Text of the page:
It was a mortal lock that Apple would introduce its newest iPhone during CEO Steve Jobs' Worldwide Developer Conference keynote appearance Monday, but few could have predicted the events that unfolded in the hours directly after the iPhone 4 was unveiled–especially not the computing giant's archrival Google. In conjunction with the release of the new iOS 4 operating system update, Apple quietly revised the terms of its iPhone Developer Program License Agreement to effectively block third-party analytics firms from collecting iPhone application user or device data: Section 3.3.9 of the agreement now reads "You and Your Applications may not collect, use, or disclose to any third party, user or device data without prior user consent," further stipulating that while developers may still share data for advertising purposes, information may only be provided "to an independent advertising service provider whose primary business is serving mobile ads."
"Independent" is the key word here–it would seem autonomous mobile ad networks like Millennial Media, Greystripe and Jumptap remain welcome on the iPhone platform, but Google-owned AdMob is not. "This change threatens to decrease–or even eliminate–revenue that helps to support tens of thousands of developers," wrote AdMob founder Omar Hamoui on the firm's blog Wednesday. "The terms hurt both large and small developers by severely limiting their choice of how best to make money. And because advertising funds a huge number of free and low cost apps, these terms are bad for consumers as well." Hamoui added AdMob plans to speak to Apple "to express our concerns about the impact of these terms."
From a competitive standpoint, Apple's decision makes perfect sense–why share invaluable consumer information with its closest rival? Whether it's legal is an altogether different matter: Reports indicate federal regulators are already planning to investigate whether Apple's moves breach antitrust laws. That's on top of a rumored probe into Apple's decision to rewrite its developer rules to mandate that all iPhone and iPod touch applications must be created to run directly on the iPhone platform, effectively banning cross-compiler translation tools like Adobe Systems' Flash Professional CS5. Both revisions underscore Apple's relentless drive to maintain absolute control over the iPhone ecosystem, but the aggressive effort to block AdMob (the subject of Apple acquisition talks before Google offered $750 million for the startup) also exposes just how bitter and deep the divide between Apple and Google has grown. Most of all, it hints that the rapid growth of the Android platform is beginning to rattle nerves in Cupertino, with Apple seeking to stifle the competitive threat instead of simply outpacing it.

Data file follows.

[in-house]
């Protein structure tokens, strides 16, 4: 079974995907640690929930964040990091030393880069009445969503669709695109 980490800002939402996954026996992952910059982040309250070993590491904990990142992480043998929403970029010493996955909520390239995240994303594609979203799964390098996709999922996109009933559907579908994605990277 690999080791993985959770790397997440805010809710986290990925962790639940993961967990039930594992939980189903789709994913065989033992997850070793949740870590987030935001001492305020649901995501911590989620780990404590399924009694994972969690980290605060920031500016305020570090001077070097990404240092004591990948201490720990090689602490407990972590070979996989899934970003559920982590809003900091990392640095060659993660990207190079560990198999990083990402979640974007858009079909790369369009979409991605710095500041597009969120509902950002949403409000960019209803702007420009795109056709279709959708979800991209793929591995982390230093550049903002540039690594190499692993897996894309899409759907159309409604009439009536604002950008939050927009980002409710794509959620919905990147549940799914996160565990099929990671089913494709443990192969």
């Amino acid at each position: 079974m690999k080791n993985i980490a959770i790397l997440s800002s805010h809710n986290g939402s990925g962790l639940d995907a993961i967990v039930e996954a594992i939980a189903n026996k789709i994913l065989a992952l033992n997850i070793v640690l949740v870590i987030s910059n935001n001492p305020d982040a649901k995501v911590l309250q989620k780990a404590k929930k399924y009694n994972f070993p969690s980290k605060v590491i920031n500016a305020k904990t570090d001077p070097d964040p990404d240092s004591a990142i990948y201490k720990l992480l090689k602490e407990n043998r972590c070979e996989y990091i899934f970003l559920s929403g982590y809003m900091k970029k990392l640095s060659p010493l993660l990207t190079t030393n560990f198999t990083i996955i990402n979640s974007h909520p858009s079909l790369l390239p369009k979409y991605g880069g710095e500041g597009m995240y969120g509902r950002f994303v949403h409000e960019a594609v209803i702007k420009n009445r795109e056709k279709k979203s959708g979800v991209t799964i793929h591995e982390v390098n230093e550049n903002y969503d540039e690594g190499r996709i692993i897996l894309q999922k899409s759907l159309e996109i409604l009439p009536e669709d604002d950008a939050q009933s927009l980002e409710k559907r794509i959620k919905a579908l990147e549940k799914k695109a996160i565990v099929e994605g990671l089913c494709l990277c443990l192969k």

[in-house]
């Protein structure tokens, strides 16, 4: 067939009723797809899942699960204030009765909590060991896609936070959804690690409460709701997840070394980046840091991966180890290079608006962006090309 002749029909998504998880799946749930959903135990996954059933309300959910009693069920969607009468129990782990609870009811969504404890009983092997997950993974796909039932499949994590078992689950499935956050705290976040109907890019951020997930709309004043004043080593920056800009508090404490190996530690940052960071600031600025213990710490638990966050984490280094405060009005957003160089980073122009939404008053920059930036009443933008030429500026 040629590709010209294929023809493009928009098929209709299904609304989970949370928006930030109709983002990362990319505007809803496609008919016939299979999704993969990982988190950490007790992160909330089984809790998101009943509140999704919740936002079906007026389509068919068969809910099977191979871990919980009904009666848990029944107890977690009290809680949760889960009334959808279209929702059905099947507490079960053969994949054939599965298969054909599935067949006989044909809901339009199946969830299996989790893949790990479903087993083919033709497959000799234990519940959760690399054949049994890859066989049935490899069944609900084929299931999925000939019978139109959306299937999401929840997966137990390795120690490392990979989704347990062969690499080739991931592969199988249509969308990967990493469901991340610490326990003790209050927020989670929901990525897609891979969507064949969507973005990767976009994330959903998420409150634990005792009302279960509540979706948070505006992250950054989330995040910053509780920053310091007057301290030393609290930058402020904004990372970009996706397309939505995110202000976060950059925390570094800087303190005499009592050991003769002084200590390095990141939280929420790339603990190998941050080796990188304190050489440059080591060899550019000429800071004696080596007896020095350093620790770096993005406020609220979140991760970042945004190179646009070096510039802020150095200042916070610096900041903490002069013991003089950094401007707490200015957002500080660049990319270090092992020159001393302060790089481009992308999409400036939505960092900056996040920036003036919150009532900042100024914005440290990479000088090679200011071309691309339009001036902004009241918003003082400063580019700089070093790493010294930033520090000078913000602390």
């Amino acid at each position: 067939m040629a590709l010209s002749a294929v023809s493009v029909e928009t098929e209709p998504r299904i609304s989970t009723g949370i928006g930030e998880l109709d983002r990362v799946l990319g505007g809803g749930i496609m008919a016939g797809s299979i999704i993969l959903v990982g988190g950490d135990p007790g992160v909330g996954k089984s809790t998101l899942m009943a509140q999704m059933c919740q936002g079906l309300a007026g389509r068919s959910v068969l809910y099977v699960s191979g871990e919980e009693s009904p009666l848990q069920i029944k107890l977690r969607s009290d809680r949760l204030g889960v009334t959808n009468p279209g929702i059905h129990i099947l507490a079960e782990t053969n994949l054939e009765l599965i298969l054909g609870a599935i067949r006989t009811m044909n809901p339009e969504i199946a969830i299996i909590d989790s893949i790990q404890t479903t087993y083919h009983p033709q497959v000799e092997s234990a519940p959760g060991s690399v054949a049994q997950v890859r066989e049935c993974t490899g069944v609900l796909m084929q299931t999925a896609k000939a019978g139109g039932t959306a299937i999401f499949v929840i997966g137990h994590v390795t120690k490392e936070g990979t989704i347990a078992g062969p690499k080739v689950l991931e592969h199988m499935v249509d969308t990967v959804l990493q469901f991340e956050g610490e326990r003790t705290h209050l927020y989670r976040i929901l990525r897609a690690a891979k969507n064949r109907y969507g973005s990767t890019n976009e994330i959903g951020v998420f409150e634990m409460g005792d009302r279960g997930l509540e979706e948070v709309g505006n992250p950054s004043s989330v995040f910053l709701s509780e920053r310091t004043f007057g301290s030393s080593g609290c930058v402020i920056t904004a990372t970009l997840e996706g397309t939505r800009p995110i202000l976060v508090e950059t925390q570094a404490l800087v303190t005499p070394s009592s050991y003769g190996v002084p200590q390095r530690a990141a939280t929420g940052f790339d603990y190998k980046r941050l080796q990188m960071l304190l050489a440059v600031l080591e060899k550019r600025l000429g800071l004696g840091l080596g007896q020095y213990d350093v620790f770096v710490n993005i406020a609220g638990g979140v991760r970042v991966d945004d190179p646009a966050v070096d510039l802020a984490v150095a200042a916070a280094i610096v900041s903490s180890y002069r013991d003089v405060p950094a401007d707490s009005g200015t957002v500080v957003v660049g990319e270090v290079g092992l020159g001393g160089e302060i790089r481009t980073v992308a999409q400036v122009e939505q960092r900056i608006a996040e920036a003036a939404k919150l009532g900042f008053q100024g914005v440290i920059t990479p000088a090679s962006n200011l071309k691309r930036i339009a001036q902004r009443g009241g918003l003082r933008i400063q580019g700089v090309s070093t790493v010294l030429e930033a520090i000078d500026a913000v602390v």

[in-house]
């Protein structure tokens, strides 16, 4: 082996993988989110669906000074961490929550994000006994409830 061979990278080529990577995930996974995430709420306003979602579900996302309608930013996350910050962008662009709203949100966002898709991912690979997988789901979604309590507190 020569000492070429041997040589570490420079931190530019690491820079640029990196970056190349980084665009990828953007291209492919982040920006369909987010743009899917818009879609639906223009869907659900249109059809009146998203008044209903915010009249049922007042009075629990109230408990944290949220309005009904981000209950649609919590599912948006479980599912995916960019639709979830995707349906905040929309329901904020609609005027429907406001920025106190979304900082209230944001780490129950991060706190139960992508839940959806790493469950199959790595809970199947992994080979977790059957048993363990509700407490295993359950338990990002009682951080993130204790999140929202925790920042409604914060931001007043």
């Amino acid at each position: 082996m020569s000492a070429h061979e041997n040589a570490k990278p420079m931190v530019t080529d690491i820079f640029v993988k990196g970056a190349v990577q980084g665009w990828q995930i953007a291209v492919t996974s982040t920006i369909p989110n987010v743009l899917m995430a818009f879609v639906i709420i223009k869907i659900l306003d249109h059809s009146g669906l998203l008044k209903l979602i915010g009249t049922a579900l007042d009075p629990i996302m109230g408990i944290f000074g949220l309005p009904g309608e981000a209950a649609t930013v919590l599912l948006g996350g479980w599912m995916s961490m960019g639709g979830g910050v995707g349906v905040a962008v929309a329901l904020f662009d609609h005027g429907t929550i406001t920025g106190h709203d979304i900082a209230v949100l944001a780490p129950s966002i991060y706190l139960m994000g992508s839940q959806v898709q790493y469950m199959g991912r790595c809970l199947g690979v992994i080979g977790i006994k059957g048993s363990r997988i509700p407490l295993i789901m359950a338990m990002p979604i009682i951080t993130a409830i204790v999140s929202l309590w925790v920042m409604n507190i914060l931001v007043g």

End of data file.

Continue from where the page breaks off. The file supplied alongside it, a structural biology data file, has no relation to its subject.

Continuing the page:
Here in the U.S., the battle for mobile supremacy is increasingly a two-horse race: The iPhone OS now commands 28 percent of the nation's smartphone market, a 2 percent quarter-over-quarter increase, according to data recently issued by Nielsen. But Android also jumped 2 percent in Q1, and now accounts for 9 percent of U.S. smartphones. (Their respective growth spurts came at the expense of Research In Motion's BlackBerry and Microsoft's Windows Mobile, both of which slipped 2 percent in the first quarter.) The numbers favor Android over time, of course: There's just one iPhone, but there are dozens of Android-powered devices now on the market, and many more to come (LG this week said it will release 20 Android smartphones by the end of 2010). Few anticipated the Google platform would evolve so quickly, or prove so popular with subscribers. And while the iPhone's stature as a benchmark device remains unassailable, there's no argument it's lost some sizzle over time–the new iPhone 4 appeared to diminished fanfare compared previous editions, and although that has much to do with the now-infamous lost iPhone prototype infamously purchased and publicized by technology website Gizmodo, it also reflects the relative scarcity of new device features as well as unrealized consumer expectations (e.g., no Verizon Wireless partnership).
Even with Android gaining, the question remains–why rewrite the iPhone developer rules in a manner so clearly intended to punish AdMob, and by extension Google? To hear Jobs tell it, AdMob doesn't pose a legitimate threat anyway–when Apple first announced its iAd mobile advertising effort in early April, Jobs openly derided existing approaches to mobile marketing, stating "What we want to do with iAds is to deliver interaction, but also deliver emotion… For a lack of an elegant way to say it, we think most of this mobile advertising really sucks, and we think we might be able to make some contributions." iAd would change that, Jobs argued, by offering rich media ads that keep the user within an application, instead of transporting them somewhere else: "We think people are going to be a lot more interested in clicking on these things," he crowed. So far, the numbers back up those assertions: With iAd slated to launch on July 1, sales are already at $60 million, and brands including Nissan, Citi, Unilever, AT&T, Sears, Target, JC Penney and Best Buy have so far signed on.
Based on Apple's promised 60/40 split with the iPhone developer community, programmers will see $36 million of that initial $60 million. "Why are we doing iAds?" Jobs said Monday at WWDC. "We are doing it for one simple reason. To help our developers earn money so they continue to create free and low-cost apps for our users." And no doubt most iPhone developers will stick with the App Store, despite Apple trampling over their creative rights one more time. But for those who wish to look elsewhere, there's always Android–and Apple's actions indicate just how viable the Android platform has become. For a company historically synonymous with innovation, not desperation, Apple suddenly looks like it's feeling the heat.